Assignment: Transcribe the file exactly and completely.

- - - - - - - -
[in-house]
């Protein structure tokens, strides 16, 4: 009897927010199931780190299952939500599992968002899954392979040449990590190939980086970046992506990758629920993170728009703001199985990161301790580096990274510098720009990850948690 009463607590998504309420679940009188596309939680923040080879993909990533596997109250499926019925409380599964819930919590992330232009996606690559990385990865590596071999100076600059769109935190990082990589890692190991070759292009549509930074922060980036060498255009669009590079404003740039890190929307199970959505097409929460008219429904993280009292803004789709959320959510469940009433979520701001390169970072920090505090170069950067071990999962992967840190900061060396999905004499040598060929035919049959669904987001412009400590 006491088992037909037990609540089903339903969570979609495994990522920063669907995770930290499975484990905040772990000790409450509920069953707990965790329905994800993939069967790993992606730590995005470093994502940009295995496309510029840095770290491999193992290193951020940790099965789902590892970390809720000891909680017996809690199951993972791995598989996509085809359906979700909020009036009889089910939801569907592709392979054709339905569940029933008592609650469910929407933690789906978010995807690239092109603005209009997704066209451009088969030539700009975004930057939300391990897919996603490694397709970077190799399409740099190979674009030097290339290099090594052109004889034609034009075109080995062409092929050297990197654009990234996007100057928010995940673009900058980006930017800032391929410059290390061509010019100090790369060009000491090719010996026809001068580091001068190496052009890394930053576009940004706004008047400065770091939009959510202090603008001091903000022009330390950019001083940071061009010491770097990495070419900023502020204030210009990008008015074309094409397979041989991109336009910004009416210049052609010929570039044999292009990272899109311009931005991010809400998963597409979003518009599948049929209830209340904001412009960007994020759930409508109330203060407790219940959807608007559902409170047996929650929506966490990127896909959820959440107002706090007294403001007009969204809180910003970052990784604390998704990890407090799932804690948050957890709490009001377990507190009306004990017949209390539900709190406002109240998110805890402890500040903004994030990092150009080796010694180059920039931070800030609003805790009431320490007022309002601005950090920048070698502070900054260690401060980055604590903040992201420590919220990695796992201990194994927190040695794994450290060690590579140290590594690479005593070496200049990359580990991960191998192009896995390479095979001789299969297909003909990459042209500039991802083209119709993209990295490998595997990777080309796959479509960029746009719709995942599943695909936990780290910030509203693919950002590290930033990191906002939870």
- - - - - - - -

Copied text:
[in-house]
């Protein structure tokens, strides 16, 4: 009897927010199931780190299952939500599992968002899954392979040449990590190939980086970046992506990758629920993170728009703001199985990161301790580096990274510098720009990850948690 009463607590998504309420679940009188596309939680923040080879993909990533596997109250499926019925409380599964819930919590992330232009996606690559990385990865590596071999100076600059769109935190990082990589890692190991070759292009549509930074922060980036060498255009669009590079404003740039890190929307199970959505097409929460008219429904993280009292803004789709959320959510469940009433979520701001390169970072920090505090170069950067071990999962992967840190900061060396999905004499040598060929035919049959669904987001412009400590 006491088992037909037990609540089903339903969570979609495994990522920063669907995770930290499975484990905040772990000790409450509920069953707990965790329905994800993939069967790993992606730590995005470093994502940009295995496309510029840095770290491999193992290193951020940790099965789902590892970390809720000891909680017996809690199951993972791995598989996509085809359906979700909020009036009889089910939801569907592709392979054709339905569940029933008592609650469910929407933690789906978010995807690239092109603005209009997704066209451009088969030539700009975004930057939300391990897919996603490694397709970077190799399409740099190979674009030097290339290099090594052109004889034609034009075109080995062409092929050297990197654009990234996007100057928010995940673009900058980006930017800032391929410059290390061509010019100090790369060009000491090719010996026809001068580091001068190496052009890394930053576009940004706004008047400065770091939009959510202090603008001091903000022009330390950019001083940071061009010491770097990495070419900023502020204030210009990008008015074309094409397979041989991109336009910004009416210049052609010929570039044999292009990272899109311009931005991010809400998963597409979003518009599948049929209830209340904001412009960007994020759930409508109330203060407790219940959807608007559902409170047996929650929506966490990127896909959820959440107002706090007294403001007009969204809180910003970052990784604390998704990890407090799932804690948050957890709490009001377990507190009306004990017949209390539900709190406002109240998110805890402890500040903004994030990092150009080796010694180059920039931070800030609003805790009431320490007022309002601005950090920048070698502070900054260690401060980055604590903040992201420590919220990695796992201990194994927190040695794994450290060690590579140290590594690479005593070496200049990359580990991960191998192009896995390479095979001789299969297909003909990459042209500039991802083209119709993209990295490998595997990777080309796959479509960029746009719709995942599943695909936990780290910030509203693919950002590290930033990191906002939870």